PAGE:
In 1962, Honduras became part of the Central American Defense Council (CONDECA, Consejo de Defensa Centroamericana), where it remained until 1971. Honduran military personnel began training in American military schools. So, only in the period from 1972 to 1975. 225 Honduran officers were trained in the USA. The number of armed forces of the country was also significantly increased. In 1975, the strength of the Honduran armed forces was already about 11,4 thousand troops. In the ground forces 10 served as thousands of soldiers and officers, in the air force - another 1200 people, 200 people served in the naval forces. In addition, 2,5 thousands of soldiers consisted of the National Guard. The Air Force, which had three squadrons, was armed with 26 training, combat and transport aircraft. Three years later, in 1978, the number of Honduran armed forces increased to 14 thousand people. The ground forces consisted of 13 thousand men and consisted of 10 infantry battalions, a battalion of the presidential guard and 3 artillery batteries. In the air force that had 18 aircraft, the 1200 military continued to serve. The only example of war that Honduras fought in the second half of the twentieth century is the so-called "Football War" - a conflict with neighboring El Salvador in 1969, the formal cause of which was riots organized by football fans. In fact, the cause of the conflict between the two neighboring states was territorial disputes and the relocation of Salvadoran migrants to Honduras as a less populated, but larger country. The Salvadoran army succeeded in defeating the armed forces of Honduras, but in general the war brought great damage to both countries. As a result of the fighting, at least 2 thousand people died, and the Honduran army proved to be much less maneuverable and modern than the armed forces of El Salvador.

Modern army of honduras

Since Honduras was able to avoid the fate of its neighbors - Guatemala, Nicaragua and El Salvador, where large-scale guerrilla wars of communist organizations against government forces were fought, the country's armed forces could be “baptized” outside the country. So, in 1980-s. The Honduran army has repeatedly sent armed units to aid the Salvadoran government forces fighting the rebels of the Farabundo Martí National Liberation Front. The victory of the Sandinistas in Nicaragua led the United States of America to pay even closer attention to its main satellite in Central America. The volume of financial and military assistance to Honduras has increased dramatically, as there has been an increase in the number of armed forces. In 1980-s. the strength of the Honduran armed forces increased from 14,2 thousand to 24,2 thousand people. To train the Honduran army, additional groups of American military advisers arrived, including instructors from the Green Beret divisions, who were to train Honduran commandos in anti-partisan combat techniques. Another important military partner of the country was Israel, which also sent military advisers and specialists to Honduras around 50 and proceeded to supply armored vehicles and small arms weapons for the needs of the Honduran army. Palmerola was founded aviation base, 7 runways were repaired, from which helicopters took off with cargo and volunteers for the Contras detachments waging a guerrilla war against the Sandinista government of Nicaragua. In 1982, joint American-Honduran military exercises began, which became regular. First of all, in front of the armed forces of Honduras in the 1980s. tasks were set to fight the partisan movement, since the American patrons of Tegucigalpa rightly feared the spread of the revolutionary movement to neighboring countries and the emergence of the Sandinista underground in Honduras itself. But this did not happen - backward in socio-economic terms, Honduras also lagged behind in politics - the Honduran left never had influence in the country comparable to the influence of Salvadoran or Nicaraguan left organizations.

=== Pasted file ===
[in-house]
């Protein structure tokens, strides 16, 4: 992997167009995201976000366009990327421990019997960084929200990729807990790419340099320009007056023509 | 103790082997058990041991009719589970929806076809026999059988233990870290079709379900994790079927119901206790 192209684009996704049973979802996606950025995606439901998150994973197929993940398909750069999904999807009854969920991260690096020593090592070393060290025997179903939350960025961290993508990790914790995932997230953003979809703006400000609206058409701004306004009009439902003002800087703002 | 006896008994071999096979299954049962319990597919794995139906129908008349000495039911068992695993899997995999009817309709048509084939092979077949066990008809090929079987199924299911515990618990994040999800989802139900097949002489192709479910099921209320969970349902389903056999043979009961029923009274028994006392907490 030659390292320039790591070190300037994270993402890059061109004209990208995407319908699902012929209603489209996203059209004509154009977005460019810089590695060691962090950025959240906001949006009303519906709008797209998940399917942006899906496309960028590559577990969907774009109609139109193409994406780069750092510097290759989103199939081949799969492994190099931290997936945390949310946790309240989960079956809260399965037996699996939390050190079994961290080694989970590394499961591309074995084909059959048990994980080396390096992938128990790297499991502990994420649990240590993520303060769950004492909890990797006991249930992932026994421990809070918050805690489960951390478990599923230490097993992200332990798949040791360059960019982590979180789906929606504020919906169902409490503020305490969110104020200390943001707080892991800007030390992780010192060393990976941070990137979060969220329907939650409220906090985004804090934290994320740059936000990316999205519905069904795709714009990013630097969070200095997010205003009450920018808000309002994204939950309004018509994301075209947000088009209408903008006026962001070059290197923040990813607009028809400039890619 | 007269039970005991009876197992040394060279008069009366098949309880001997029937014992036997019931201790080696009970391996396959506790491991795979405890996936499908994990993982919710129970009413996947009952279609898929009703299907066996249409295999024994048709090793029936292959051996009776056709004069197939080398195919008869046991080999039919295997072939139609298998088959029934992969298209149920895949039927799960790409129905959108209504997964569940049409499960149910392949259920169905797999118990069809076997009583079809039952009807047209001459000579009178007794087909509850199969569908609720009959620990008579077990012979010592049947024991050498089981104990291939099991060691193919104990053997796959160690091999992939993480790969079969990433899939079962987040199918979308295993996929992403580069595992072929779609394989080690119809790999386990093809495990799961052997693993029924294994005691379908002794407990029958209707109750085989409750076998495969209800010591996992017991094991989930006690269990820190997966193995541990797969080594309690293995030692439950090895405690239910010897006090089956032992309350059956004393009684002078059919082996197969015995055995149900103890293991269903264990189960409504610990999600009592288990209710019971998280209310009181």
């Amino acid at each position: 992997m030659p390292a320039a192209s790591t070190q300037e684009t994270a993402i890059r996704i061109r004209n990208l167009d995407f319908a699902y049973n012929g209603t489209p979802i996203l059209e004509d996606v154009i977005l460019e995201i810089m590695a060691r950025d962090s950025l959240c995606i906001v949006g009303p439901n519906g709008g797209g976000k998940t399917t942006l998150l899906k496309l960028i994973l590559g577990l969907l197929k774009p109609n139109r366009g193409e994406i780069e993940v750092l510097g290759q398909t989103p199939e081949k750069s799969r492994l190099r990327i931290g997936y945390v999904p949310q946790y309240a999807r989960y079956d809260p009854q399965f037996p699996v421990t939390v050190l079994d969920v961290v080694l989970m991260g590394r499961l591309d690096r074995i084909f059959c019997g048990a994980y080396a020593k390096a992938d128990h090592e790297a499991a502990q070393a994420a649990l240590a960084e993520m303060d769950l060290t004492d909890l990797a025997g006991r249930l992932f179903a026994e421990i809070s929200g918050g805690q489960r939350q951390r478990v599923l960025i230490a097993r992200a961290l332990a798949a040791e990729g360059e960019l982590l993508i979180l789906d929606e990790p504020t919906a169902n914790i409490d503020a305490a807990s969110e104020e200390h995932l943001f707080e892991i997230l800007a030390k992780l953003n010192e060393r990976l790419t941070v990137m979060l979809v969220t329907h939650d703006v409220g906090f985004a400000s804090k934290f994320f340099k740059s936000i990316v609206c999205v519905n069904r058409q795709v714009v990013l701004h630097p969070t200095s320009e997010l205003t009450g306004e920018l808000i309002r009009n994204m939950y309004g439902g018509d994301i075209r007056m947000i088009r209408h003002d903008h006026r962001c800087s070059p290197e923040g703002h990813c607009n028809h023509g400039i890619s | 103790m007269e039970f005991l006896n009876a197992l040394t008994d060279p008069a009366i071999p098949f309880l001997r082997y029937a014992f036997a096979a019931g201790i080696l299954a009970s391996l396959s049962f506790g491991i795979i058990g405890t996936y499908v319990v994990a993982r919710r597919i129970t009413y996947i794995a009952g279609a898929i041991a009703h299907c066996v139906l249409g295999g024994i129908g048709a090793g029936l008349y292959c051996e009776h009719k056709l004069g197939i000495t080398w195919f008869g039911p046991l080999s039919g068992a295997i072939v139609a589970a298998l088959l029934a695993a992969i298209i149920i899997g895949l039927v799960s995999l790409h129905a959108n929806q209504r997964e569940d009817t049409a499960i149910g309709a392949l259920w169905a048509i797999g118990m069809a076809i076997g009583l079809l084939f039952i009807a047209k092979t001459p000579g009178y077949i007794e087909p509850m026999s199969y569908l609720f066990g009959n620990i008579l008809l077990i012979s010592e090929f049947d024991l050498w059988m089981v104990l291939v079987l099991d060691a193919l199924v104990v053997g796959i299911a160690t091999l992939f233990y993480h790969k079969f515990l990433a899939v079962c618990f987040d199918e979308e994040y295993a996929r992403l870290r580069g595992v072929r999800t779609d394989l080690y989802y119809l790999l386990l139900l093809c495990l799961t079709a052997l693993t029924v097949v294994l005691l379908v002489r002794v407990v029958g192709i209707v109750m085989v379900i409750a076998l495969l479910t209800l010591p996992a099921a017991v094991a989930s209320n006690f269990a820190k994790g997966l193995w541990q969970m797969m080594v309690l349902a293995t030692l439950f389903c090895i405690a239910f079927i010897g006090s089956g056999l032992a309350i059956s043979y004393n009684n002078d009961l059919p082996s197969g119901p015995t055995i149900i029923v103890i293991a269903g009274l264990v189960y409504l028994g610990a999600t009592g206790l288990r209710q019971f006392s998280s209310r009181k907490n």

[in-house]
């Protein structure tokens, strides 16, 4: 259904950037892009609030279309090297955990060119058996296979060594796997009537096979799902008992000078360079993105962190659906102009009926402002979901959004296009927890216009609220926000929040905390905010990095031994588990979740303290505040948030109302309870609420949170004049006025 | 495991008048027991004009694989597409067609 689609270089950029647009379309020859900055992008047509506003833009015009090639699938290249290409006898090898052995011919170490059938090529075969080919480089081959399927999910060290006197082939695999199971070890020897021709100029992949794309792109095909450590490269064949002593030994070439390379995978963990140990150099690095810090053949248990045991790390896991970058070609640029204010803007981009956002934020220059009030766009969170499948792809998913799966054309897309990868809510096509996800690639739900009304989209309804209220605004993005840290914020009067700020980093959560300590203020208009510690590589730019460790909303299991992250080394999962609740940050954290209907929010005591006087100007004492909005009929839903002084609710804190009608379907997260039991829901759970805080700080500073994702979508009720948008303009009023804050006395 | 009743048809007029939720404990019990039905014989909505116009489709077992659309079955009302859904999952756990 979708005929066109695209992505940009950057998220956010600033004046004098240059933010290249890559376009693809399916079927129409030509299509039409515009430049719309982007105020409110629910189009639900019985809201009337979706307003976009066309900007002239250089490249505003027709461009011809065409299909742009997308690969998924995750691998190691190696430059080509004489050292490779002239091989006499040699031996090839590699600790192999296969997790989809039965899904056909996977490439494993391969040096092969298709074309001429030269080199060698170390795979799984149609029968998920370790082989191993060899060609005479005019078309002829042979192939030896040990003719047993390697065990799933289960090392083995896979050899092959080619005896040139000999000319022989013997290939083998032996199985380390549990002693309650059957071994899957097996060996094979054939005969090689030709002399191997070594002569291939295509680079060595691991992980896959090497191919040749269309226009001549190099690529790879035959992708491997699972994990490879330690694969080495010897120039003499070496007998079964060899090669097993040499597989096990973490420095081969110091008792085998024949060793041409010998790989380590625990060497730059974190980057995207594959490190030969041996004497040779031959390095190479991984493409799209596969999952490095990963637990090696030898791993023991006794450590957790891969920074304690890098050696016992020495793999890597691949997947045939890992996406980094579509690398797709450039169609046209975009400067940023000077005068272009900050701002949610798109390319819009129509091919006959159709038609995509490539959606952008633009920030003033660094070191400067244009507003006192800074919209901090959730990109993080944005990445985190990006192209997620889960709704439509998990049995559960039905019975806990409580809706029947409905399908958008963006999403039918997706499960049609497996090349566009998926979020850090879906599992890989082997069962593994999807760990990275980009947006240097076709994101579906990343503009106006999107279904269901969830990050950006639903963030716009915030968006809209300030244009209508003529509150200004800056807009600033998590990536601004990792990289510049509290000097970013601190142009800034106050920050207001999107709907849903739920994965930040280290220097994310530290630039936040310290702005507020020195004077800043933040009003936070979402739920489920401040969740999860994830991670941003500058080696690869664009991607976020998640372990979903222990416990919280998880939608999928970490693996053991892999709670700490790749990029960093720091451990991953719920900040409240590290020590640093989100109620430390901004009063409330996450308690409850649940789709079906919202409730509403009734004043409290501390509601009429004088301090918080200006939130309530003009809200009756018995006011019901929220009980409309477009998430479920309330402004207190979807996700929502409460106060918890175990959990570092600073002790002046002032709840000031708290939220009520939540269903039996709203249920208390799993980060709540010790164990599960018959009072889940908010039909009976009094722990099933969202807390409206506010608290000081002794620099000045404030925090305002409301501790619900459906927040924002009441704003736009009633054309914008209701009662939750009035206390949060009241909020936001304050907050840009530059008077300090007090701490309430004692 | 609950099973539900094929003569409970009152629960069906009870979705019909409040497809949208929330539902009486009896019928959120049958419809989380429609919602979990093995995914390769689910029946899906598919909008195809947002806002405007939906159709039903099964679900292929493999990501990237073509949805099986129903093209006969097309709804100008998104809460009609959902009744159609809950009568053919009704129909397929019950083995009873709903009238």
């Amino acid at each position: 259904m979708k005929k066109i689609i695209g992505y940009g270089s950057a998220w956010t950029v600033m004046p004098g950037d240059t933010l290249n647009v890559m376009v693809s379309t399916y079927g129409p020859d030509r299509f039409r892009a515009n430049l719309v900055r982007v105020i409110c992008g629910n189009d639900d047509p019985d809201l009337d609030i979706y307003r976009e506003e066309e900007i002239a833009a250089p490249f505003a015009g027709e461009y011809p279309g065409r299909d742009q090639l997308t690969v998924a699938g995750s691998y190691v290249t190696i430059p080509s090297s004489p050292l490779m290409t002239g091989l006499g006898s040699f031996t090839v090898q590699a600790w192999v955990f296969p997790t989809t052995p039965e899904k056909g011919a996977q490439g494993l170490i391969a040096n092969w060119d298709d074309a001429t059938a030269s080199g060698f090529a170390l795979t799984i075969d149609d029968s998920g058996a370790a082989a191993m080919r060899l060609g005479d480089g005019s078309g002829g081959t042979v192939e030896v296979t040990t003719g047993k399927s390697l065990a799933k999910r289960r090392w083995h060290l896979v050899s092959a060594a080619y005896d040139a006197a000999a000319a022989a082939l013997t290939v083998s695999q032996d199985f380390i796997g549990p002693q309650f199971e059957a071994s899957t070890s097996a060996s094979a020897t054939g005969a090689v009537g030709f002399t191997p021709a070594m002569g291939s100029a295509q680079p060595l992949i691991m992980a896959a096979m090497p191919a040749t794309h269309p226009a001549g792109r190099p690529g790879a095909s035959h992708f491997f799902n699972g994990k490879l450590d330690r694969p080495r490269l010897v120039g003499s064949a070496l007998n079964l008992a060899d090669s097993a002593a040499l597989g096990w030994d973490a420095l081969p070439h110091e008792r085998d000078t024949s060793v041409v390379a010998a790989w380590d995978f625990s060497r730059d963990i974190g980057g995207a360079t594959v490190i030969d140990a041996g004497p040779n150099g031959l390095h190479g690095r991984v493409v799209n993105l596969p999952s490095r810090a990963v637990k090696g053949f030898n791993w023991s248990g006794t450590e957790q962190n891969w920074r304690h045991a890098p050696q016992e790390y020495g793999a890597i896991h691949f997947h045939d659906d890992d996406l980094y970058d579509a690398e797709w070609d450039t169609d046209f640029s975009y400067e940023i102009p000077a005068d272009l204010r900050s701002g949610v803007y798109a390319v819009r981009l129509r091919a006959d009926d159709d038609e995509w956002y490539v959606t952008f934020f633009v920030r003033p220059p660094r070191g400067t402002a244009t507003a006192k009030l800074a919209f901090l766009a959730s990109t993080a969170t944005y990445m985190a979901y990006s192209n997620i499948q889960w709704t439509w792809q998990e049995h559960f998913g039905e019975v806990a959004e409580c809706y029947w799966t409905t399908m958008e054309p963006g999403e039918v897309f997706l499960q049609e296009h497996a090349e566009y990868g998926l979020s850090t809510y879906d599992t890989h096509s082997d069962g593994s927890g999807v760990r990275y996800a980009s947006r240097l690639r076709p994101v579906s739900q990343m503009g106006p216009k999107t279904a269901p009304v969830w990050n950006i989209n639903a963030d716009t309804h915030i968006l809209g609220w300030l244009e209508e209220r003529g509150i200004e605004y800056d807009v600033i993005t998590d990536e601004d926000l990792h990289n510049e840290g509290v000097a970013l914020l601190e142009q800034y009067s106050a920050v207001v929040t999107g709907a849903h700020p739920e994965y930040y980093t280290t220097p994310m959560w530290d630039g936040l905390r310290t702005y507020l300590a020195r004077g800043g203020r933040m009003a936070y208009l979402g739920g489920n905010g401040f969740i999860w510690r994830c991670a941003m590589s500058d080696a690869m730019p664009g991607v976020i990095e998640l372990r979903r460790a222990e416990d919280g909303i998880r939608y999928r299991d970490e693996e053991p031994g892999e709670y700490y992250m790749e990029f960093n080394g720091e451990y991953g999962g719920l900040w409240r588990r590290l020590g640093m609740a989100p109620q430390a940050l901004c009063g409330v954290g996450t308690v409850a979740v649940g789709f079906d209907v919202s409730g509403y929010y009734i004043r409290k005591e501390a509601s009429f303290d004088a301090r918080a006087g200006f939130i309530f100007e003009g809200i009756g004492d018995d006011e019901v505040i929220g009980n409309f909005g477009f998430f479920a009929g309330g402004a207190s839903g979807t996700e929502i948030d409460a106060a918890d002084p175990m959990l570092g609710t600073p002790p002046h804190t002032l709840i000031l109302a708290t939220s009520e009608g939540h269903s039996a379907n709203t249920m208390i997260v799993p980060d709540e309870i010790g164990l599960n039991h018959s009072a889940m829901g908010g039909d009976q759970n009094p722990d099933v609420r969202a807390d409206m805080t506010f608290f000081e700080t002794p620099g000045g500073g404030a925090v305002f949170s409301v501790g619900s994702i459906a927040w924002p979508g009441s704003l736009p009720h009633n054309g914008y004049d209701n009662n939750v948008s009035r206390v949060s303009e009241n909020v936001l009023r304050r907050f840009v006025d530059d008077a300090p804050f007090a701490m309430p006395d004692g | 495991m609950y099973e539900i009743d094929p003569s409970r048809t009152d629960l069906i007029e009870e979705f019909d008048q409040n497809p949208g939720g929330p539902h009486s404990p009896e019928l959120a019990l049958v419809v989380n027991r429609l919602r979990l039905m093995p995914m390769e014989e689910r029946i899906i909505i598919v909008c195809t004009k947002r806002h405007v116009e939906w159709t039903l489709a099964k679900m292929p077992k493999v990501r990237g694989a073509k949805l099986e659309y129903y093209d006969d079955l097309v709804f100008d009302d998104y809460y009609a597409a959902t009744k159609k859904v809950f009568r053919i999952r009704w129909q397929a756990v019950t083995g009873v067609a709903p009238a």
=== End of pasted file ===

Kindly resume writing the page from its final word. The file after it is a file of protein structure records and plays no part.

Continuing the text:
Currently, the number of Honduran armed forces is about 8,5 thousand people. In addition, 60 thousand people are in the reserve of the armed forces. The Armed Forces include ground forces, air force and naval forces. The ground forces have 5,5 thous. Military personnel and include 5 infantry brigades (101-i, 105-i, 110-i, 115-i, 120-i) and the command of the Special Operations Forces, as well as separate units of the army - 10- th infantry battalion, 1 th military engineering battalion and a separate command of logistics support of the ground forces. The 101 Infantry Brigade consists of the 11 Infantry Battalion, the 4 Infantry Battalion and the 1 Armored Cavalry Regiment. The 105 Infantry Brigade consists of the 3, 4 and 14 infantry battalions and the 2 artillery battalion. The 110 Infantry Brigade includes the 6 and 9 infantry battalions, the 1 battalion of battalions. The 115 Infantry Brigade consists of the 5, 15 and 16 infantry battalions and the Army Military Training Center. The 120 Infantry Brigade includes the 7 Infantry and 12 Infantry Battalions. Special operations forces include the 1 and 2 infantry battalions, the 1 artillery battalion and the 1 battalion for special purposes.